Conditions that have a similar appearance to hemorrhoids include skin tags (which may be tender if they are associated with Crohn’s disease or chronic fissures), condylomata acuminata, condylomata lata, and anal tuberculosis. A 33-year-old man presented with painful bowel movements and rectal bleeding. Physical examination and sigmoidoscopy revealed sentinel skin tags, multiple fissures, and mucosal inflammation of the distal rectum. A diagnosis was made in a new Case Record article.
Q: What clinical findings suggest that an anal fissure may be due to underlying systemic disease?
A: In describing anal fissures, the number and location matter. Most fissures are due to mechanical stress; 90% are located in the posterior midline, and 8% in the anterior midline. The presence of fissures in the lateral midline or of multiple fissures makes underlying systemic disease more likely.
Q: What are the typical symptoms of proctitis?
A: Proctitis typically causes symptoms such as dyschezia, as well as urgency, tenesmus, and anal discharge. Proctitis is distinct from colitis, which is inflammation of the colon proximal to the rectum. Colitis is usually associated with symptoms such as diarrhea, abdominal pain, bloating, and weight loss. Some conditions cause either proctitis or colitis and others can cause both; the anatomical location of the inflamed region dictates the symptom profile.
Morning Report Questions
Q: What are some of the causes of proctitis that are associated with perianal findings?
A: Perianal abnormalities, including painful skin tags and fissures, are common among patients with Crohn’s disease. Two percent of patients with Crohn’s disease may present with isolated proctitis. Patients with lymphogranuloma venereum (caused by Chlamydia trachomatis serovar L1, L2, or L3) typically present with lymphadenitis. However, lymphogranuloma venereum causes an isolated proctitis without lymphadenitis in 83% of cases that are acquired by anogenital contact, and the secondary stage can mimic Crohn’s disease, with features including perianal fissures, fistulae, and abscesses. Lymphogranuloma venereum is an emerging cause of proctitis in the population of men who have sex with men (MSM) worldwide and is responsible for several outbreaks in Europe in the past 15 years. Although Neisseria gonorrhoeae and C. trachomatis (serovars D through K) are the two most common causes of proctitis among MSM (accounting for 30% and 19% of all infections, respectively), these infections typically do not cause chronic fissures or painful anal papules. Ulcerative colitis and lymphoid follicular proctitis typically do not cause perianal findings.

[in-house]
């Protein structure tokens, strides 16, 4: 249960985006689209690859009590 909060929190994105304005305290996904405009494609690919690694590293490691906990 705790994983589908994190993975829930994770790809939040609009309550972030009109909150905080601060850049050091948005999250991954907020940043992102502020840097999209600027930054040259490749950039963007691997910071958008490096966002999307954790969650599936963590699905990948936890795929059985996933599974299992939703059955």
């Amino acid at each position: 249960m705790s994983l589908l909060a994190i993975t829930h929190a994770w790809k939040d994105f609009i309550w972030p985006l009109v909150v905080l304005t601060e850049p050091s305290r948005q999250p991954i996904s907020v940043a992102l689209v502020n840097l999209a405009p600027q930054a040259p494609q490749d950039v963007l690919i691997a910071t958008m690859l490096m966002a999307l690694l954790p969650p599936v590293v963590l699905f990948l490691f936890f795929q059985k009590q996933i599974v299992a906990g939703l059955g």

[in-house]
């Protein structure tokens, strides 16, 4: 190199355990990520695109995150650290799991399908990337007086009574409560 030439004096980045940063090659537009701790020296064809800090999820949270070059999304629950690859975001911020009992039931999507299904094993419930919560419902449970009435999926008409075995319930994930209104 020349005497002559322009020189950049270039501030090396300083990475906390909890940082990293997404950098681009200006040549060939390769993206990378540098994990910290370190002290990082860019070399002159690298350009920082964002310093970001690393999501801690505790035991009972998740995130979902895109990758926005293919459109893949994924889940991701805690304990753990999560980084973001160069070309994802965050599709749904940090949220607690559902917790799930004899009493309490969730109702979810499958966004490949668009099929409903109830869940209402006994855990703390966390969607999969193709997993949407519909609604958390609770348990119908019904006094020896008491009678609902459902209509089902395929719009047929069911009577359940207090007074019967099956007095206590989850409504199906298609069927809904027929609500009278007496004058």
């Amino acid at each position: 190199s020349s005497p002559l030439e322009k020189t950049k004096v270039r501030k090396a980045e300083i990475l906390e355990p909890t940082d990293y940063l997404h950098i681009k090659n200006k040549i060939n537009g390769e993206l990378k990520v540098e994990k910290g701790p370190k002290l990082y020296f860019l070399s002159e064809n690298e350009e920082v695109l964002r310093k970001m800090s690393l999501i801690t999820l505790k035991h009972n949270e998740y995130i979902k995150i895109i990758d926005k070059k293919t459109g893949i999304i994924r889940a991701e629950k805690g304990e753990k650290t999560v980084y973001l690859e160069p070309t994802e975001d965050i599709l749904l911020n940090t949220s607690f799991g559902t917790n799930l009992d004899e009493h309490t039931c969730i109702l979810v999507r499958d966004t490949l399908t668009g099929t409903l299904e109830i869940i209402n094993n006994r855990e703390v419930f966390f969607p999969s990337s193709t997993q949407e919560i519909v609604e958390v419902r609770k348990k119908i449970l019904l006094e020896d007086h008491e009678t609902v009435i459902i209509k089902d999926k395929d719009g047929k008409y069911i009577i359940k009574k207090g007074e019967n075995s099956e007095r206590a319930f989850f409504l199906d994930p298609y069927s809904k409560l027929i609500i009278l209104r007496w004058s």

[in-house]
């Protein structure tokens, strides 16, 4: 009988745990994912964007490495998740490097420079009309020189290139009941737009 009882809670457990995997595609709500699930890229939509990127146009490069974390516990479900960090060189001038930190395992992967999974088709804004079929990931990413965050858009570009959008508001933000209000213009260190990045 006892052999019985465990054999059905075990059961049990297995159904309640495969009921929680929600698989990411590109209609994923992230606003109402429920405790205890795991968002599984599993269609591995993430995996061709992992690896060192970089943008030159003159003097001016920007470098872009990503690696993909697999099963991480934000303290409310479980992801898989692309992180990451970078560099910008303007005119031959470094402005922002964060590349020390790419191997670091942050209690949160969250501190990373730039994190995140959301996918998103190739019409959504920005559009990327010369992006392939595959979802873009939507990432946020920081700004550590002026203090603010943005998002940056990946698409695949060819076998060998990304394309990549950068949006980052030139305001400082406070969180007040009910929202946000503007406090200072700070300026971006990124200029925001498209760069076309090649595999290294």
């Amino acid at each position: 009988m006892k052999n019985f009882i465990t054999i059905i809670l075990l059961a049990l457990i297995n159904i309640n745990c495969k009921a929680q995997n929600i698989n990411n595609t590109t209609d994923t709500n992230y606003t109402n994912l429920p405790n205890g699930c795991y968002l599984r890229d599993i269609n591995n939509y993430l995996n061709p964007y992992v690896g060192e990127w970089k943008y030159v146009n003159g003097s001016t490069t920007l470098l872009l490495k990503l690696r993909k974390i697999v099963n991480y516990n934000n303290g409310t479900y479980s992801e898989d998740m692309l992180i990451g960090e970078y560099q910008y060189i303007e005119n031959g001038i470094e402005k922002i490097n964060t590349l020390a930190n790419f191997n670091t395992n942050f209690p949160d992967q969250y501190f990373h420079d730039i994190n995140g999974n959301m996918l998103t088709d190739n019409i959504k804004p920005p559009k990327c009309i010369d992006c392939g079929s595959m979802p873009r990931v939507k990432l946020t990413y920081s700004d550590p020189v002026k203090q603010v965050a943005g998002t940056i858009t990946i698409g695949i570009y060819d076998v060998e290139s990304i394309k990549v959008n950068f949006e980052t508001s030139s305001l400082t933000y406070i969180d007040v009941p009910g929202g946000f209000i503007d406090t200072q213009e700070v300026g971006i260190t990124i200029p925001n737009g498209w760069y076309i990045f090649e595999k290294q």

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Q: What are some of the reasons that a treatable cause of anal symptoms may be missed?
A: In MSM, symptoms attributable to anorectal infections are often mild or absent, whereas symptoms in the throat or urethra are more severe. Therefore, among MSM, even mild or ambiguous symptoms should prompt comprehensive testing, including urinary nucleic acid testing for gonorrhea and chlamydia and also rectal and pharyngeal culture and nucleic acid testing. Furthermore, MSM should be screened for sexually transmitted infections at regular intervals, even when they have no symptoms. The two most common reasons for missing a treatable cause of anal symptoms are that patients attribute their symptoms to hemorrhoids and that doctors believe them.
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